the ARB distinguished cases in which a waiver of the time limitation was not granted, such as a
petition for review that was filed as much as five weeks late, or a case in which petitioners filed late
and also had not complied with other time limits established by the ALJ, thus demonstrating a
pattern of noncompliance with deadlines. Slip op. at 3.

Complainant Reid clearly attempted to comply with the 10-day filing requirement. He sent
his petition for review to the ARB via United States Postal Service Express Mail on September 12,
2000, with the expectation that the Postal Service would deliver it no later than September 14, 2000.
Through no fault of Reid’s, the petition was not in fact delivered until September 15, 2000. As we
noted in Garcia, “we are dealing here with a very short time limit for perfecting an appeal, one
which would make it difficult even for a party represented by counsel to make a carefully considered
decision to appeal an ALJ decision.” Slip op. at 3. We conclude that the slight delay in filing the
petition and service upon Respondent Niagara Mohawk Power Corporation (copy of the petition
attached) did not prejudice Niagara Mohawk Power’s interests. Therefore, we ACCEPT Reid’s
petition for review for filing and GRANT his request for a fifteen-day extension of time to file his
opening brief. Accordingly, we establish the following briefing schedule:

1. Reid may file an initial brief, not to exceed thirty double-spaced typed pages, on or before
October 10, 2000.

2. Niagara Mohawk Power may file a reply brief, not to exceed thirty double-spaced typed pages,
on or before November 9, 2000.

3. Reid may file a rebuttal brief, responding exclusively to the reply brief and not to exceed 10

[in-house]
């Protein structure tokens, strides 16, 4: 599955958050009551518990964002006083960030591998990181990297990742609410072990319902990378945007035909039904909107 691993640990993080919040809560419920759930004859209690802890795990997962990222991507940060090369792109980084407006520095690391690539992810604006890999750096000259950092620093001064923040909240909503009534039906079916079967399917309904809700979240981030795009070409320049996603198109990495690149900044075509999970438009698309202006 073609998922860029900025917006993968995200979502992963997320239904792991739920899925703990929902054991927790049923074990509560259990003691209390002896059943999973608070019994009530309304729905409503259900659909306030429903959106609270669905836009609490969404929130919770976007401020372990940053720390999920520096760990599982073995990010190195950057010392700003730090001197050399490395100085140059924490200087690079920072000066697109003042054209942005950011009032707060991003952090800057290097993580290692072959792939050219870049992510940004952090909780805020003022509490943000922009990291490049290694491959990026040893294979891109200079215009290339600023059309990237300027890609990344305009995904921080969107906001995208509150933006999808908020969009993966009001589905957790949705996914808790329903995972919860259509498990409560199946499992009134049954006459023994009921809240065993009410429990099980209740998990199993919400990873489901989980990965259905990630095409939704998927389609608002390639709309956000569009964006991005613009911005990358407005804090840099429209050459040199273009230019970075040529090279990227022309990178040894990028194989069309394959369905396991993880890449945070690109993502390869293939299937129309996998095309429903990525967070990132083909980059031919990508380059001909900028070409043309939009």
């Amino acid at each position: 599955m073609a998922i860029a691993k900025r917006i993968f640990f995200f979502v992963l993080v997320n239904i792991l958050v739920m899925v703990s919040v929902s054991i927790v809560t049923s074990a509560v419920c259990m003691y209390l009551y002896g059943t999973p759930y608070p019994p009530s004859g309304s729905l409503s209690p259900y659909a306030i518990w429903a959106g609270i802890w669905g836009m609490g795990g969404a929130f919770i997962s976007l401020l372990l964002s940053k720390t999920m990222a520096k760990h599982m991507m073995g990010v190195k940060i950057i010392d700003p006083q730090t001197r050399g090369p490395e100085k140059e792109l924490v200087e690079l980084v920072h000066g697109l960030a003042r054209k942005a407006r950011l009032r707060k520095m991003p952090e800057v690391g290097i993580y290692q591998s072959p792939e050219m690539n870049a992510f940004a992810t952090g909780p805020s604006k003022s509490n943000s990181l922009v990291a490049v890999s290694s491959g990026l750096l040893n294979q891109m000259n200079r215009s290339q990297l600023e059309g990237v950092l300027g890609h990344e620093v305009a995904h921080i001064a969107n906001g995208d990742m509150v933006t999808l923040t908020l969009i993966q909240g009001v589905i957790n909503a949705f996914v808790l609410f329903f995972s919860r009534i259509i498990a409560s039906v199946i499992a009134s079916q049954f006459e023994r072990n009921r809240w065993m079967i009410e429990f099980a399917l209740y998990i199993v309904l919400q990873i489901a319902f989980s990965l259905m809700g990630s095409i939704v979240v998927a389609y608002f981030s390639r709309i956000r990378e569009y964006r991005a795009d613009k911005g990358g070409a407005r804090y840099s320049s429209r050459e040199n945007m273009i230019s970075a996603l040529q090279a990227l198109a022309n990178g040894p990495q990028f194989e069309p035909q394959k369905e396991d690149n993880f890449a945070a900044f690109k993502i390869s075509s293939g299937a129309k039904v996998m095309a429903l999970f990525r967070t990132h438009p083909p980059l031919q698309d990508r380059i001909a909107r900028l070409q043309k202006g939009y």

double-spaced typed pages, on or before November 24, 2000.

1/
In Gutierrez and other cases, the Board stated that it is guided by the principles of equitable
tolling articulated in cases such as School Dist. of the City of Allentown v. Marshall, 657 F.2d 16 (3d
Cir.1981). As we concluded in Garcia, “we view the grounds for equitable tolling stated in
Allentown v. Marshall as alternative bases for waiver of internally established time limits under the
authority of the Board to relax procedural rules in the interests of justice and in the absence of
prejudice to other parties.” Slip op. at 2, n.1.
USDOL/OALJ R E P O R T E R PA G E 2
All motions and other requests for extraordinary action by the Board (including, but
not limited to, requests for extensions of time or expansion of page limitations) shall be in the
form of a motion appropriately captioned, titled, formatted and signed, consistent with
customary practice before a court. See e.g., Fed. R. Civ. P. 7(b).

All pleadings and briefs are expected to conform to the stated page limitations unless
prior approval of the Board has been granted and should be prepared in Courier (or
typographic scalable) 12 point, 10 character-per-inch type or larger, double-spaced, with
minimum one-inch left and right margins and minimum 1.25-inch top and bottom margins,
printed on 8 ½ by 11-inch paper. An original and five copies of all pleadings and briefs shall
be filed with the Board.

SO ORDERED.

PAUL GREENBERG
Chair

E. COOPER BROWN
Member

CYNTHIA L. ATTWOOD
Member

USDOL/OALJ R E P O R T E R PA G E 3